A lot of people think that the leader’s job is to make tough strategic decisions and then to communicate them out to the organization. That’s true, but if we stop with the “what” part of that message, we might just come up short.
Here’s an example: Anyone riding United or Continental Airlines these days gets a regular dose of CEO Jeff Smisek’s cheerful video message proclaiming that “you’ll like where we land.” And those of us who fly them certainly hope that this is the case.
In the meantime… we have the immense complexity of merging two very, very large organizations. Any merger like that involves countless decisions and communication plans out to the front line.
Two weeks ago, I was flying from Chicago to Boston and was seated in an exit row – seat 20B (yes, I was thrilled to have that middle seat). Standing at the edge of first class (Row 2), I looked at the rows of empty seats and did a quick calculation of the number of rows between my position and the exit row. There may have been 10 rows, but not the 18 I expected.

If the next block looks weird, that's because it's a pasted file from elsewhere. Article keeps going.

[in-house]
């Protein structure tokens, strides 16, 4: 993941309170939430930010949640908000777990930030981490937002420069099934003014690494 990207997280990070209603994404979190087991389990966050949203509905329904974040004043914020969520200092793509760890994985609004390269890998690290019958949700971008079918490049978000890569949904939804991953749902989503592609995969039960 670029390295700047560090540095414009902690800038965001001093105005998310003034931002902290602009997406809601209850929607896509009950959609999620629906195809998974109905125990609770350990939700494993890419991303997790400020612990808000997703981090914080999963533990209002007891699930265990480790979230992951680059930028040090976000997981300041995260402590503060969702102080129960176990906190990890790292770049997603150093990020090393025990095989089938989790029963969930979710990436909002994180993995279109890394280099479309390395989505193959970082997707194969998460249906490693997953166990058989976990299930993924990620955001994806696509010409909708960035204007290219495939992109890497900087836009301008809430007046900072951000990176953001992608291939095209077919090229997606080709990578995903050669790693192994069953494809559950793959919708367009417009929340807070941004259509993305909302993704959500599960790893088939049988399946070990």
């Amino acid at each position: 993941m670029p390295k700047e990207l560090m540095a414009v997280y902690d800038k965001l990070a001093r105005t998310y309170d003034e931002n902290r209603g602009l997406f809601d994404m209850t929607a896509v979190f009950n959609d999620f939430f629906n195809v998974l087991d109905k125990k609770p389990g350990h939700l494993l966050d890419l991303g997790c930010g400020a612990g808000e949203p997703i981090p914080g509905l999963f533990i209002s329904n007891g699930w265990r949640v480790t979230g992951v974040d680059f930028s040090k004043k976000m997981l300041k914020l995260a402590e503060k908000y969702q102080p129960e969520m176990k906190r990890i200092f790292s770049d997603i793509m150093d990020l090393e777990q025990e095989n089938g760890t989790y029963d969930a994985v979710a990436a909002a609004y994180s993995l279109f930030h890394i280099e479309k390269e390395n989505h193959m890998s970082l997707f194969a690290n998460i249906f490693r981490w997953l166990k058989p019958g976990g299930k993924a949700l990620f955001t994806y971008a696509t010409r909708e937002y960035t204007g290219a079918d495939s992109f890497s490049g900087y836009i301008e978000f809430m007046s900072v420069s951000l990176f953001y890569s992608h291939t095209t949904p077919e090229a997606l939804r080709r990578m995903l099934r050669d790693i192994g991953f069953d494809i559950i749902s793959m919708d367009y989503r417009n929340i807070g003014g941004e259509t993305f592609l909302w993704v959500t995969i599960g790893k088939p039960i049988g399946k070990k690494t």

I immediately thought I had made a terrible mistake and boarded the wrong plane. Then I noticed the strangest thing about the row numbers. The first row of coach (where I expected to see row 3) was numbered “6”. The row right in front of row 20 was row 12.
I’ve flown United for 20+ years and hundreds of thousands of miles. I’ve never seen this. So, blessed with an equipment delay (!), I decided to make conversation with the flight attendant.
- Me: I noticed that the row numbers are different. Why do they skip from row 2 to row 6? And again from row 12 to row 20?
- Seen-it-all Flight Attendant: Oh, they just did that to all of United’s planes.
- Me: Hmmm…. Why did they do that?
- S-i-a FA: They did it so that our planes match Continental’s planes.
- Me: Why are Continental’s planes numbered that way? Do they have something against rows 3-5 and 13-19?
- S-i-a FA: I have no idea. They didn’t tell us that…
When we fail to give the why’s, our front line employees have to a) make it up, b) look dumb, or c) make us look dumb. None are good options. But one thing is for sure, all of us – customers, employees, leaders, partners – want to know why.
What needs a little more why in your organization? (Hint: Ask a front-line employee.)